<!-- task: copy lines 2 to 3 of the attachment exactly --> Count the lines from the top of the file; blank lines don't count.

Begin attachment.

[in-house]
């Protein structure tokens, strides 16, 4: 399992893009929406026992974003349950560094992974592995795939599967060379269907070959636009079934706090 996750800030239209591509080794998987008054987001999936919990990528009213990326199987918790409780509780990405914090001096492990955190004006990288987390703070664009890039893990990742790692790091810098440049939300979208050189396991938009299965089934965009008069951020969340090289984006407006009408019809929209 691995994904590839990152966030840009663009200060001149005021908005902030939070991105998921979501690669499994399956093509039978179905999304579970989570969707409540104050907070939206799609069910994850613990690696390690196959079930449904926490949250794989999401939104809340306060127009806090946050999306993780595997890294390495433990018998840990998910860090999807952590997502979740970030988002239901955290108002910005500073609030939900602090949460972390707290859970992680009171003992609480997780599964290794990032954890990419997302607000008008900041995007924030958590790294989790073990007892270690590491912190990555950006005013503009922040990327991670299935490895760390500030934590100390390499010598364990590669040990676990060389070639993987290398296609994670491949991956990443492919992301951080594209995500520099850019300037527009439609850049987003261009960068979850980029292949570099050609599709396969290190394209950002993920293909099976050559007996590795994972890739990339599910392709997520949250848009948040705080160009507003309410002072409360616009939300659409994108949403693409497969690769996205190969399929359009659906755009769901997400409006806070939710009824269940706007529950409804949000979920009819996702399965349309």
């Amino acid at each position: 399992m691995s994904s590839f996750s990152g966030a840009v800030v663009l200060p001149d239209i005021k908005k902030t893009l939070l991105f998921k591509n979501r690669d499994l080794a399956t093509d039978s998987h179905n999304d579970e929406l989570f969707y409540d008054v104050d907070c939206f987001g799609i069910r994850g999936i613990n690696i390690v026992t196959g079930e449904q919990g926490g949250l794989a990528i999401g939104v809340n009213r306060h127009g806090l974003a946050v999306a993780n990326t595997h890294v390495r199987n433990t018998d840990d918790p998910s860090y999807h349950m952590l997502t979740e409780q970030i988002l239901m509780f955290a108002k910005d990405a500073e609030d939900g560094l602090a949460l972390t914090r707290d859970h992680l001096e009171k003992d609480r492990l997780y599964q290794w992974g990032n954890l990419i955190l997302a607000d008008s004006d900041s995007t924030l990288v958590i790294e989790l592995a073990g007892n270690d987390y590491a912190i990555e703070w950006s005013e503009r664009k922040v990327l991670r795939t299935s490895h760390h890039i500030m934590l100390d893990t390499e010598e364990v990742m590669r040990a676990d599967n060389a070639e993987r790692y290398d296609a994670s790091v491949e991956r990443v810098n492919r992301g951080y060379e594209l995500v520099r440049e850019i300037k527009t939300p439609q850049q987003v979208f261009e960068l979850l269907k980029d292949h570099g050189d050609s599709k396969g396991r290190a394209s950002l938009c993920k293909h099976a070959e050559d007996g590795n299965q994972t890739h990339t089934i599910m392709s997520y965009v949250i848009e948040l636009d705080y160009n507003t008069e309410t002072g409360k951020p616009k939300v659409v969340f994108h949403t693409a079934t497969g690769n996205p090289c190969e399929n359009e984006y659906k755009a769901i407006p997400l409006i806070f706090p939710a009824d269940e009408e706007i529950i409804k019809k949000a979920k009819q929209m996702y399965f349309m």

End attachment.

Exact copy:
């Protein structure tokens, strides 16, 4: 399992893009929406026992974003349950560094992974592995795939599967060379269907070959636009079934706090 996750800030239209591509080794998987008054987001999936919990990528009213990326199987918790409780509780990405914090001096492990955190004006990288987390703070664009890039893990990742790692790091810098440049939300979208050189396991938009299965089934965009008069951020969340090289984006407006009408019809929209 691995994904590839990152966030840009663009200060001149005021908005902030939070991105998921979501690669499994399956093509039978179905999304579970989570969707409540104050907070939206799609069910994850613990690696390690196959079930449904926490949250794989999401939104809340306060127009806090946050999306993780595997890294390495433990018998840990998910860090999807952590997502979740970030988002239901955290108002910005500073609030939900602090949460972390707290859970992680009171003992609480997780599964290794990032954890990419997302607000008008900041995007924030958590790294989790073990007892270690590491912190990555950006005013503009922040990327991670299935490895760390500030934590100390390499010598364990590669040990676990060389070639993987290398296609994670491949991956990443492919992301951080594209995500520099850019300037527009439609850049987003261009960068979850980029292949570099050609599709396969290190394209950002993920293909099976050559007996590795994972890739990339599910392709997520949250848009948040705080160009507003309410002072409360616009939300659409994108949403693409497969690769996205190969399929359009659906755009769901997400409006806070939710009824269940706007529950409804949000979920009819996702399965349309």
């Amino acid at each position: 399992m691995s994904s590839f996750s990152g966030a840009v800030v663009l200060p001149d239209i005021k908005k902030t893009l939070l991105f998921k591509n979501r690669d499994l080794a399956t093509d039978s998987h179905n999304d579970e929406l989570f969707y409540d008054v104050d907070c939206f987001g799609i069910r994850g999936i613990n690696i390690v026992t196959g079930e449904q919990g926490g949250l794989a990528i999401g939104v809340n009213r306060h127009g806090l974003a946050v999306a993780n990326t595997h890294v390495r199987n433990t018998d840990d918790p998910s860090y999807h349950m952590l997502t979740e409780q970030i988002l239901m509780f955290a108002k910005d990405a500073e609030d939900g560094l602090a949460l972390t914090r707290d859970h992680l001096e009171k003992d609480r492990l997780y599964q290794w992974g990032n954890l990419i955190l997302a607000d008008s004006d900041s995007t924030l990288v958590i790294e989790l592995a073990g007892n270690d987390y590491a912190i990555e703070w950006s005013e503009r664009k922040v990327l991670r795939t299935s490895h760390h890039i500030m934590l100390d893990t390499e010598e364990v990742m590669r040990a676990d599967n060389a070639e993987r790692y290398d296609a994670s790091v491949e991956r990443v810098n492919r992301g951080y060379e594209l995500v520099r440049e850019i300037k527009t939300p439609q850049q987003v979208f261009e960068l979850l269907k980029d292949h570099g050189d050609s599709k396969g396991r290190a394209s950002l938009c993920k293909h099976a070959e050559d007996g590795n299965q994972t890739h990339t089934i599910m392709s997520y965009v949250i848009e948040l636009d705080y160009n507003t008069e309410t002072g409360k951020p616009k939300v659409v969340f994108h949403t693409a079934t497969g690769n996205p090289c190969e399929n359009e984006y659906k755009a769901i407006p997400l409006i806070f706090p939710a009824d269940e009408e706007i529950i409804k019809k949000a979920k009819q929209m996702y399965f349309m």